Ian Carroll is new executive VP for Asia-Pacific for Turner Broadcasting. He "will oversee Turner's foray in new areas of business and will play a pivotal role in identifying new opportunities for Turner to reach a wider audience in Asia." Indiantelevision.com, 17 September 2007.

A jab at Radio Australia.

Posted: 19 Sep 2007   Print   Send a link
"Australia's national radio broadcaster, Radio Australia, covered the [South Pacific Games] admirably, yet it was also responsible for an example of regional news stereotyping which the Games could have done without. In a brief break during an otherwise extremely long day's shooting, a young reporter, interviewing the Samoan Prime Minister, could not help but inject a loaded question about Australia's involvement in [Regional Assistance Mission to Solomon Islands]. The Prime Minister's answer to that question, and not his participation in the Games, became the lead story of the day's news bulletin." Luke James, EurekaStreet.com.au, 20 September 2007.

XM will add South Asian channel.

Posted: 19 Sep 2007   Print   Send a link
Canada-based Asian Television Network will provide ATN-Asian Radio, a channel on XM satellite radio, for listeners in the United States and Canada. "While the majority of the channel's talk programming will be in English, there will be a substantial amount of content broadcast in South Asian languages such as Hindi, Punjabi, Gujarati, Urdu, Bengali, Tamil, Telugu, Malayalam, Kannada, Marathi and Sinhalese, among others. ATN-Asian Radio will serve a massive South Asian diaspora in North America with origins in India, Pakistan, Bangladesh, Sri Lanka, East and South Africa, The West Indies and other parts of the world." XM press release, 18 September 2007.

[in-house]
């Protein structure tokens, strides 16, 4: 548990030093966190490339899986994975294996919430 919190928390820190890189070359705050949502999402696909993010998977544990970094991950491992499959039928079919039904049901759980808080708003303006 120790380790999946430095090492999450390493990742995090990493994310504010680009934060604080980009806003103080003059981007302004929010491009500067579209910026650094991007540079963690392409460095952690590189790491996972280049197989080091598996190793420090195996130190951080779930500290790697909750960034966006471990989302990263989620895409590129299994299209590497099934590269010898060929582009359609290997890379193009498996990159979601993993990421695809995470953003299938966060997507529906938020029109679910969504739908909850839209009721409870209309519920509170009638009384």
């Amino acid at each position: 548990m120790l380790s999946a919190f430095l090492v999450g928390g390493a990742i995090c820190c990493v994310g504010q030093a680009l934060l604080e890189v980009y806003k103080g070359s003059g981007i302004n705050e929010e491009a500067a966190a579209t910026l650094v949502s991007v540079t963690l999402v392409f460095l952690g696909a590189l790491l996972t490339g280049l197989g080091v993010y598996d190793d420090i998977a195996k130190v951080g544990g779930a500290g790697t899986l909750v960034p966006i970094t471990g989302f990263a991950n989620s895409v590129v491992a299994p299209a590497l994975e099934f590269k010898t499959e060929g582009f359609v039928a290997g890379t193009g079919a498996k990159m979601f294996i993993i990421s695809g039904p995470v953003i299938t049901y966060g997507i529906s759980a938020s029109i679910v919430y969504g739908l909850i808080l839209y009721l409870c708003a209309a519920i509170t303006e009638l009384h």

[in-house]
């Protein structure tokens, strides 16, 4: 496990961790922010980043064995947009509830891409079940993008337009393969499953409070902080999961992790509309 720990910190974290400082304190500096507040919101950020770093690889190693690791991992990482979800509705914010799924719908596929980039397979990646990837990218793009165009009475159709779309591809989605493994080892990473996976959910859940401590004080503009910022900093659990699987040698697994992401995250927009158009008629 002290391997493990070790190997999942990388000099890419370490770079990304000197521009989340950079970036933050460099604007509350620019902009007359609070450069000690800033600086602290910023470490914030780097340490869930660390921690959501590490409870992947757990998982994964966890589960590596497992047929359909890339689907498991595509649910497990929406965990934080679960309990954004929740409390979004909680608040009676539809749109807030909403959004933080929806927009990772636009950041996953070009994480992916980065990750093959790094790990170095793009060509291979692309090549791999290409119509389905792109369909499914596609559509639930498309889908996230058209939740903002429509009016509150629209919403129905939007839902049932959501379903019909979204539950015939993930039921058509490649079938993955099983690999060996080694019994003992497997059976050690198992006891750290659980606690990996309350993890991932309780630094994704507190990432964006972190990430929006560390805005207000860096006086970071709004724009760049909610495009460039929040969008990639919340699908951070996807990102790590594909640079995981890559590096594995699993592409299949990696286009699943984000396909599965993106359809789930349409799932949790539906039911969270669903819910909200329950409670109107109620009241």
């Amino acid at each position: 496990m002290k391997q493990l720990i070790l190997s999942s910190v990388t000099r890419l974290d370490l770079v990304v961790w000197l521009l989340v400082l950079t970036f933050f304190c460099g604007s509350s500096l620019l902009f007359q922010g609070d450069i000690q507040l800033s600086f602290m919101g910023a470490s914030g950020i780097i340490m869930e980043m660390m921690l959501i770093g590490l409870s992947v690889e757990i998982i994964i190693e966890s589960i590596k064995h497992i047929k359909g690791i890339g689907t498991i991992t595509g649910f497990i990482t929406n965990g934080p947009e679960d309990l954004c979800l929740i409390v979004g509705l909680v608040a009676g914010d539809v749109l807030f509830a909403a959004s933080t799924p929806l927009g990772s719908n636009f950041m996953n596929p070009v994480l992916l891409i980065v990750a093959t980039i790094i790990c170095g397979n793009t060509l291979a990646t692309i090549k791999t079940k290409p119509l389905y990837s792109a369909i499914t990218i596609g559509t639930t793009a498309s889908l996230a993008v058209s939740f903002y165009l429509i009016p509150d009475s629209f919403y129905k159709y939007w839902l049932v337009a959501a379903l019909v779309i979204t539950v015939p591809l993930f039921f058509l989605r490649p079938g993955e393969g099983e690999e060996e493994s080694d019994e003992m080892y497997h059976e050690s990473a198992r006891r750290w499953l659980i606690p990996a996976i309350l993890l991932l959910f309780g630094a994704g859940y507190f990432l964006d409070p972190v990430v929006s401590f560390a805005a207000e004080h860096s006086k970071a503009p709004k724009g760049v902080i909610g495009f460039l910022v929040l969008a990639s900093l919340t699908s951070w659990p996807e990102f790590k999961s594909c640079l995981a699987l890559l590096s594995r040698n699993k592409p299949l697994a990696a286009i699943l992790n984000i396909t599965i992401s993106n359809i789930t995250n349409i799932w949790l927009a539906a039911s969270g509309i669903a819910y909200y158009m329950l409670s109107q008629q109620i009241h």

British Council brings play about Iraq War to Los Angeles.

Posted: 18 Sep 2007   Print   Send a link
"Black Watch is based on recent interviews conducted by acclaimed Scottish playwright Gregory Burke with former soldiers who served in Iraq. ... 'Black Watch sheds light on one of the most complicated subjects currently sparking debate in both the United Kingdom and the United States,' said Sharon Memis, director of the British Council USA. 'In addition to being an outstanding example of contemporary Scottish drama, Black Watch offers the opportunity to think critically about our attitudes toward war and the military, the possibilities of intercultural dialogue and the unique relationship between the US and the UK.'" A related event in Los Angeles will be "a white paper and symposium about theater as a conduit for public diplomacy." Elites TV, 17 September 2007. See also British Council press release, 17 September 2007.

Glassman answers Boozman (updated).

Posted: 18 Sep 2007   Print   Send a link
Using a question by Rep. John Boozman (R., Ark.) to U.S. ambassador to Iraq Ryan Crocker as a peg, new Broadcasting Board of Governors chairman James Glass provides an overview of U.S. international broadcasting, including: "Alhurra has been running stories that jihadist-leaning media like Al Jazeera often ignore or distort. When President Bush spoke at the National Islamic Center in Washington, Alhurra covered it live. Recently, Alhurra has reported on freedom of the press in Yemen and allegations of torture of suspects by the Egyptian police; it has also held televised Town Hall Meetings in Washington and Cairo examining the impact of terrorism throughout the world." Op-ed, Wall Street Journal, 14 September 2007. Update: If you can't access the op-ed at the WSJ, it is also available at American Enterprise Institute, 17 September 2007.

Unexpected content from Iranian broadcasters (updated).

Posted: 17 Sep 2007   Print   Send a link